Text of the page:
Departmental Papers (Dental)

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Journal Article

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Oral Microbiology and Immunology





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Actinobacillus actinomycetemcomitans was acquired by captive Macaca fascicularis 3 to 6 months after birth, and all monkeys aged over 6 months harbored detectable levels. This microorganism was most frequently isolated from the gingival plaque of the incisor (and other) teeth compared with other oral sites. Strains were leukotoxic by bioassay and Western blot analysis. Antibodies in macaque serum contained neutralized the leukotoxin of a human A. actinomycetemcomitans strain. High titres of maternal neutralizing anti-leukotoxin antibodies were detected in neonates; the titre then fell rapidly so that by 6 months the antibody titer was zero. Antileukotoxin antibody production was detected after 6 months of age, rapidly reaching a high level within 2 years after birth. The presence of leukotoxic strains of A. actinomycetemcomitans in the gingival region did not appear to be correlated with an increase in susceptibility to periodontal disease.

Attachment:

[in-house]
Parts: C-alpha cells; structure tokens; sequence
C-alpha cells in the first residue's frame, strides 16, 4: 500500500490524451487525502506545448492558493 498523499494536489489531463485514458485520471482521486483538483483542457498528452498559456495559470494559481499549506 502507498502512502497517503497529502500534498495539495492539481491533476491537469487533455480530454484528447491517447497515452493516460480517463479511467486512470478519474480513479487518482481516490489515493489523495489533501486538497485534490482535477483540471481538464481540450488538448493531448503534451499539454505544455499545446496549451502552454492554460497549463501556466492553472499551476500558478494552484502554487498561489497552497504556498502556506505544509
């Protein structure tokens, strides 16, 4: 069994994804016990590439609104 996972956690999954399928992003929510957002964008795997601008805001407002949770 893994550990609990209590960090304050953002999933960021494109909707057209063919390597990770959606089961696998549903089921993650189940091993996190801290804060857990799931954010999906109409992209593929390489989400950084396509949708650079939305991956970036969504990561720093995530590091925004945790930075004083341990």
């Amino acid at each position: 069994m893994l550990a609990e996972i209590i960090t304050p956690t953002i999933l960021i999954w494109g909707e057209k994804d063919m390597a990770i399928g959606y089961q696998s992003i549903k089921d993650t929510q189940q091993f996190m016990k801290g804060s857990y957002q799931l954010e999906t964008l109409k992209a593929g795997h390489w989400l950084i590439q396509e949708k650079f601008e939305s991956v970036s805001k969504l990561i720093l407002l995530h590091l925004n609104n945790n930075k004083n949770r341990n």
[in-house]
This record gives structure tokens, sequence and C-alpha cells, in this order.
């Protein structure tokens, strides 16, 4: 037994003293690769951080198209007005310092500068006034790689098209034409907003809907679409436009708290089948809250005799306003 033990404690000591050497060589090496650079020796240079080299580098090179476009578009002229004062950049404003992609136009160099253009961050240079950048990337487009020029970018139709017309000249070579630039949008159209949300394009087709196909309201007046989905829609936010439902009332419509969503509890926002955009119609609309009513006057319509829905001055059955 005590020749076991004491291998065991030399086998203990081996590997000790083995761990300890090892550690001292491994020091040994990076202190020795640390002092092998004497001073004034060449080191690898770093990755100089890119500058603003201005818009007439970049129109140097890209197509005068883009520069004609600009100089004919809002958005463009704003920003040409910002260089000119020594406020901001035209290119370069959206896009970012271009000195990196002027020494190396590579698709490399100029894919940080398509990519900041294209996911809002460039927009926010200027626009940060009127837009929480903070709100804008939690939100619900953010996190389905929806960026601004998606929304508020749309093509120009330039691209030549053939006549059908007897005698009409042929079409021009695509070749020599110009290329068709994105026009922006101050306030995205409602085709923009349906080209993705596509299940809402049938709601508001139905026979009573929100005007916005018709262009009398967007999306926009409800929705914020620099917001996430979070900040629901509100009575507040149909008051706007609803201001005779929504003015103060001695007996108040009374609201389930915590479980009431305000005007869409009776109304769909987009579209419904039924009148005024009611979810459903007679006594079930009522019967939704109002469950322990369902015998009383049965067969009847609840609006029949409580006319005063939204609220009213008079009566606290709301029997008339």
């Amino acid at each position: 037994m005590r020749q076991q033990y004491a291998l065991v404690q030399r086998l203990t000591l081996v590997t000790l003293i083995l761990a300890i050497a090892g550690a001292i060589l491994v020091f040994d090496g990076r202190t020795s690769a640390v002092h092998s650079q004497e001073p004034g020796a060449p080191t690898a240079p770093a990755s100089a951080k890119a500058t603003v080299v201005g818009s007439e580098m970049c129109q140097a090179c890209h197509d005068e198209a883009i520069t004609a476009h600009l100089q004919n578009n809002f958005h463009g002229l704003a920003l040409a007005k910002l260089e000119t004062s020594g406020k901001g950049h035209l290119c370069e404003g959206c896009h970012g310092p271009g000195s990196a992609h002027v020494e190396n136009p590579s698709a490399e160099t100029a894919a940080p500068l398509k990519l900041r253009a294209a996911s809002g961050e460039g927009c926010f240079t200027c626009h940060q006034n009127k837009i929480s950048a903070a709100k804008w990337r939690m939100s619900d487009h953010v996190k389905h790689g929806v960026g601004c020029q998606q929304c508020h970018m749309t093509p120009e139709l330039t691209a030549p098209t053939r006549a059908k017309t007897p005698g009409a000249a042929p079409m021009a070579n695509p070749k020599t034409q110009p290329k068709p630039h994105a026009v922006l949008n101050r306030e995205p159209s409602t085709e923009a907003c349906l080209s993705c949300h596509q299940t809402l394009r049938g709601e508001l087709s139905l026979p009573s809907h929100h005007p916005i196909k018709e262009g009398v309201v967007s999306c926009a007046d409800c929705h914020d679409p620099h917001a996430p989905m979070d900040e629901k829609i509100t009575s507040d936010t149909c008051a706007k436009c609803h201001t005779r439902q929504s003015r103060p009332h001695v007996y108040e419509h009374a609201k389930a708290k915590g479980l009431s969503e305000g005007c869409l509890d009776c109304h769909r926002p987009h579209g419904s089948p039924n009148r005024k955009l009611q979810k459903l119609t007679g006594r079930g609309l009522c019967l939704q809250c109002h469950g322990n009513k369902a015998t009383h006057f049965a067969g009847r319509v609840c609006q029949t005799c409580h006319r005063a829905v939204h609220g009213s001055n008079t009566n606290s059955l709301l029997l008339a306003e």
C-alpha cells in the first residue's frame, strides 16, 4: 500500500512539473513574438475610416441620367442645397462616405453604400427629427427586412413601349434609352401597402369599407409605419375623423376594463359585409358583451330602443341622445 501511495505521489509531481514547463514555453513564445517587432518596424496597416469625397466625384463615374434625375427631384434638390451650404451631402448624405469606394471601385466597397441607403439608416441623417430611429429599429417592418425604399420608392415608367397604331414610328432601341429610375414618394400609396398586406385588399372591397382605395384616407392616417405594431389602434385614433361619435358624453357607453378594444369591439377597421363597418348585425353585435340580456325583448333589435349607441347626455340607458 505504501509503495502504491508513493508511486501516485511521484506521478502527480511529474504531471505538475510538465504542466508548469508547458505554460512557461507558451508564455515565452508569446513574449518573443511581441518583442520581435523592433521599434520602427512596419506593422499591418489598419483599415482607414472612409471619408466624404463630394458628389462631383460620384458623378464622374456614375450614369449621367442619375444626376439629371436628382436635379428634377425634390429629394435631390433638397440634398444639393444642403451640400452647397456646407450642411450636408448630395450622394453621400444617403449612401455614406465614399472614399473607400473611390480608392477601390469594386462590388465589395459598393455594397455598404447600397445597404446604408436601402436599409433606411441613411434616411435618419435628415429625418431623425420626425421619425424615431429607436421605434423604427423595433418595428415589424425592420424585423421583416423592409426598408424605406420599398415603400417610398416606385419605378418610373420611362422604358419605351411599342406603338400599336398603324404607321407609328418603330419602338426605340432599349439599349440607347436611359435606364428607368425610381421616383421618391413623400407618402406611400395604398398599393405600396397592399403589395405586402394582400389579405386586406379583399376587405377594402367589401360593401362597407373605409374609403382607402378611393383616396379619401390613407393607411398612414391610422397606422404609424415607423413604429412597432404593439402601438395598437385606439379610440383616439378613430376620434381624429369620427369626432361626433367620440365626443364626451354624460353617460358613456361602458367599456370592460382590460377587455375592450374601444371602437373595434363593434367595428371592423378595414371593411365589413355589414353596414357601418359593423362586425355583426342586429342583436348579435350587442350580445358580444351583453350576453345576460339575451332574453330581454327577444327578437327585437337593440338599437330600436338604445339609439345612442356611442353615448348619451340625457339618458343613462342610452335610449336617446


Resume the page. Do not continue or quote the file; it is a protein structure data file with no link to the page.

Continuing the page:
Copyright/Permission Statement

This is the pre-peer reviewed version of the following article: [Beighton, David & S. Taichman, Norton & L. Simpson, David & M. Dirienzo, Joseph & Johnson, Newell. (1989). Intra-oral colonization of macaque monkeys by Actinobacillus actinomycetemcomitans. Oral microbiology and immunology. 4. 35-40. 10.1111/j.1399-302X.1989.tb00404.x. ], which has been published in final form in Oral Microbiology and Immunology. This article may be used for non-commercial purposes in accordance with Wiley Terms and Conditions for Use of Self-Archived Versions.


non-human primates, Actinobacillus actinomycetemcomitans, leukotoxin, colonization, maternal antibody

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Dentistry Commons



Date Posted: 01 March 2022

This document has been peer reviewed.